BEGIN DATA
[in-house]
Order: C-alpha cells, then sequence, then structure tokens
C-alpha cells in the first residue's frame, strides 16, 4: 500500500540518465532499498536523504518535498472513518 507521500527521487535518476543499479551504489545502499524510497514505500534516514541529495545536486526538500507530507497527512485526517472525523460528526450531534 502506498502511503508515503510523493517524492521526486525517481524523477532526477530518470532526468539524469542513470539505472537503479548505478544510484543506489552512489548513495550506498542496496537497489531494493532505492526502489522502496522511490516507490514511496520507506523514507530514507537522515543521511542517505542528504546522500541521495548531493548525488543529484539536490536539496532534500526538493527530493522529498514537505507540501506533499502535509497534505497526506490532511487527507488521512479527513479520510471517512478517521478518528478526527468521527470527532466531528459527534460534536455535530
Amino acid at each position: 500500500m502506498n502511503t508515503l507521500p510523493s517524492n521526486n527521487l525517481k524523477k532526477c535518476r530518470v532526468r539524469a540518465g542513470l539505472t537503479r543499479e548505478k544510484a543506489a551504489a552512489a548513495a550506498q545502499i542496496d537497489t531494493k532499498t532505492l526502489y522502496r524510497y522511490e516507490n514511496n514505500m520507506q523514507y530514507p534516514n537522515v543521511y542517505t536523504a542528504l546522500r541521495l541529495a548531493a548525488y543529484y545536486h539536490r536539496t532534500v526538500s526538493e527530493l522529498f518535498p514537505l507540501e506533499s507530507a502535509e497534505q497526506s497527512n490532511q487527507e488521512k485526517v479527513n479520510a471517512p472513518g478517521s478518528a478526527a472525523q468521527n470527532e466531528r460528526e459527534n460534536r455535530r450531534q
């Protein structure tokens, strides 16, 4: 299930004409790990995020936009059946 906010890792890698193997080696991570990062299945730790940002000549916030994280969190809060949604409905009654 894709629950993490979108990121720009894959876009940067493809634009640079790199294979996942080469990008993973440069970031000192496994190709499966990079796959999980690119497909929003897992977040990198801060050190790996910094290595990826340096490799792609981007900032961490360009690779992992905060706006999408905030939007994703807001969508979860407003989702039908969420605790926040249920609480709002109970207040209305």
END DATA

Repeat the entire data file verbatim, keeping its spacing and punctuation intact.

[in-house]
Order: C-alpha cells, then sequence, then structure tokens
C-alpha cells in the first residue's frame, strides 16, 4: 500500500540518465532499498536523504518535498472513518 507521500527521487535518476543499479551504489545502499524510497514505500534516514541529495545536486526538500507530507497527512485526517472525523460528526450531534 502506498502511503508515503510523493517524492521526486525517481524523477532526477530518470532526468539524469542513470539505472537503479548505478544510484543506489552512489548513495550506498542496496537497489531494493532505492526502489522502496522511490516507490514511496520507506523514507530514507537522515543521511542517505542528504546522500541521495548531493548525488543529484539536490536539496532534500526538493527530493522529498514537505507540501506533499502535509497534505497526506490532511487527507488521512479527513479520510471517512478517521478518528478526527468521527470527532466531528459527534460534536455535530
Amino acid at each position: 500500500m502506498n502511503t508515503l507521500p510523493s517524492n521526486n527521487l525517481k524523477k532526477c535518476r530518470v532526468r539524469a540518465g542513470l539505472t537503479r543499479e548505478k544510484a543506489a551504489a552512489a548513495a550506498q545502499i542496496d537497489t531494493k532499498t532505492l526502489y522502496r524510497y522511490e516507490n514511496n514505500m520507506q523514507y530514507p534516514n537522515v543521511y542517505t536523504a542528504l546522500r541521495l541529495a548531493a548525488y543529484y545536486h539536490r536539496t532534500v526538500s526538493e527530493l522529498f518535498p514537505l507540501e506533499s507530507a502535509e497534505q497526506s497527512n490532511q487527507e488521512k485526517v479527513n479520510a471517512p472513518g478517521s478518528a478526527a472525523q468521527n470527532e466531528r460528526e459527534n460534536r455535530r450531534q
């Protein structure tokens, strides 16, 4: 299930004409790990995020936009059946 906010890792890698193997080696991570990062299945730790940002000549916030994280969190809060949604409905009654 894709629950993490979108990121720009894959876009940067493809634009640079790199294979996942080469990008993973440069970031000192496994190709499966990079796959999980690119497909929003897992977040990198801060050190790996910094290595990826340096490799792609981007900032961490360009690779992992905060706006999408905030939007994703807001969508979860407003989702039908969420605790926040249920609480709002109970207040209305």